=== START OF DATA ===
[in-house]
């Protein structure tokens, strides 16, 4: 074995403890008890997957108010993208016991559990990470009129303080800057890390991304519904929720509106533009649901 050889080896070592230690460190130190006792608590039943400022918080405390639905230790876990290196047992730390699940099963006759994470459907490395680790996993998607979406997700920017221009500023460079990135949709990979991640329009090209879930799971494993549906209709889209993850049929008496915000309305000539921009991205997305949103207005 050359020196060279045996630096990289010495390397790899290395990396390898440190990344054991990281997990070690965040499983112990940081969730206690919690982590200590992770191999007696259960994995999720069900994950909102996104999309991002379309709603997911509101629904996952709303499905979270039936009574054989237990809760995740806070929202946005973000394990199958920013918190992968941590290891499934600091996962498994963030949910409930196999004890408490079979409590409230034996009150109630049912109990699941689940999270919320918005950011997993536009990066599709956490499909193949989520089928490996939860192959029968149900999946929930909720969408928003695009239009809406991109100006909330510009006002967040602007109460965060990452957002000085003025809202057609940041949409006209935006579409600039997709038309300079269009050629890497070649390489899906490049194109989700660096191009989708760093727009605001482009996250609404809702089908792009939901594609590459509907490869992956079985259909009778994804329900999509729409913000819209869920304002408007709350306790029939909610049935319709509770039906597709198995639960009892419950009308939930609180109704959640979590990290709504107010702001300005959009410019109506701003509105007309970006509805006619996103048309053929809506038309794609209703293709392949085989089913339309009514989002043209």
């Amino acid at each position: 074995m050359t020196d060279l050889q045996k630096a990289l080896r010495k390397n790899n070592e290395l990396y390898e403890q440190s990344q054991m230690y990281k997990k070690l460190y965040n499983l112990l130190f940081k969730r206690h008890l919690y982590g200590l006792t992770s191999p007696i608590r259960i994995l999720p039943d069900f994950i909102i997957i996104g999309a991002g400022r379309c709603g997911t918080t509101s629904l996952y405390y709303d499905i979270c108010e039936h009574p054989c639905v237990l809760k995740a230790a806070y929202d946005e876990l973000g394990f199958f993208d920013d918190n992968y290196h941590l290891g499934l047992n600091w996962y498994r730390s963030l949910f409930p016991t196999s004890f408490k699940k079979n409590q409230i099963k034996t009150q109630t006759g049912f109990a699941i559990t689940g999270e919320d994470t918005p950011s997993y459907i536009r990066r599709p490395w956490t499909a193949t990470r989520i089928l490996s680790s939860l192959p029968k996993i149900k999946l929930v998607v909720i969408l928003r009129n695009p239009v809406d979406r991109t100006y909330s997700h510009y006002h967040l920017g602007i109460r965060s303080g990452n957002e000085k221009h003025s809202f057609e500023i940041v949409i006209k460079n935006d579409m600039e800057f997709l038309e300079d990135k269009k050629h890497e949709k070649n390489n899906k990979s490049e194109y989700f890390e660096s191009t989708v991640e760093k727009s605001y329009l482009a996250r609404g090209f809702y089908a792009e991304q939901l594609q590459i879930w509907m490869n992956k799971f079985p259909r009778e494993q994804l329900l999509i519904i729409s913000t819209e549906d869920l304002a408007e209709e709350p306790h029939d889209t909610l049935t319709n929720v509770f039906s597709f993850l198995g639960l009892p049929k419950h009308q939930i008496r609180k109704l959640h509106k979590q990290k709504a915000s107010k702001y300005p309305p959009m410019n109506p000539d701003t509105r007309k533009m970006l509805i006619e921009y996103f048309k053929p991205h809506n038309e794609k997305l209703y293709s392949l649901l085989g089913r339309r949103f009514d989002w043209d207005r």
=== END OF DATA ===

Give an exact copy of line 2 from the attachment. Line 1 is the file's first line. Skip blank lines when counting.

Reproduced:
């Protein structure tokens, strides 16, 4: 074995403890008890997957108010993208016991559990990470009129303080800057890390991304519904929720509106533009649901 050889080896070592230690460190130190006792608590039943400022918080405390639905230790876990290196047992730390699940099963006759994470459907490395680790996993998607979406997700920017221009500023460079990135949709990979991640329009090209879930799971494993549906209709889209993850049929008496915000309305000539921009991205997305949103207005 050359020196060279045996630096990289010495390397790899290395990396390898440190990344054991990281997990070690965040499983112990940081969730206690919690982590200590992770191999007696259960994995999720069900994950909102996104999309991002379309709603997911509101629904996952709303499905979270039936009574054989237990809760995740806070929202946005973000394990199958920013918190992968941590290891499934600091996962498994963030949910409930196999004890408490079979409590409230034996009150109630049912109990699941689940999270919320918005950011997993536009990066599709956490499909193949989520089928490996939860192959029968149900999946929930909720969408928003695009239009809406991109100006909330510009006002967040602007109460965060990452957002000085003025809202057609940041949409006209935006579409600039997709038309300079269009050629890497070649390489899906490049194109989700660096191009989708760093727009605001482009996250609404809702089908792009939901594609590459509907490869992956079985259909009778994804329900999509729409913000819209869920304002408007709350306790029939909610049935319709509770039906597709198995639960009892419950009308939930609180109704959640979590990290709504107010702001300005959009410019109506701003509105007309970006509805006619996103048309053929809506038309794609209703293709392949085989089913339309009514989002043209």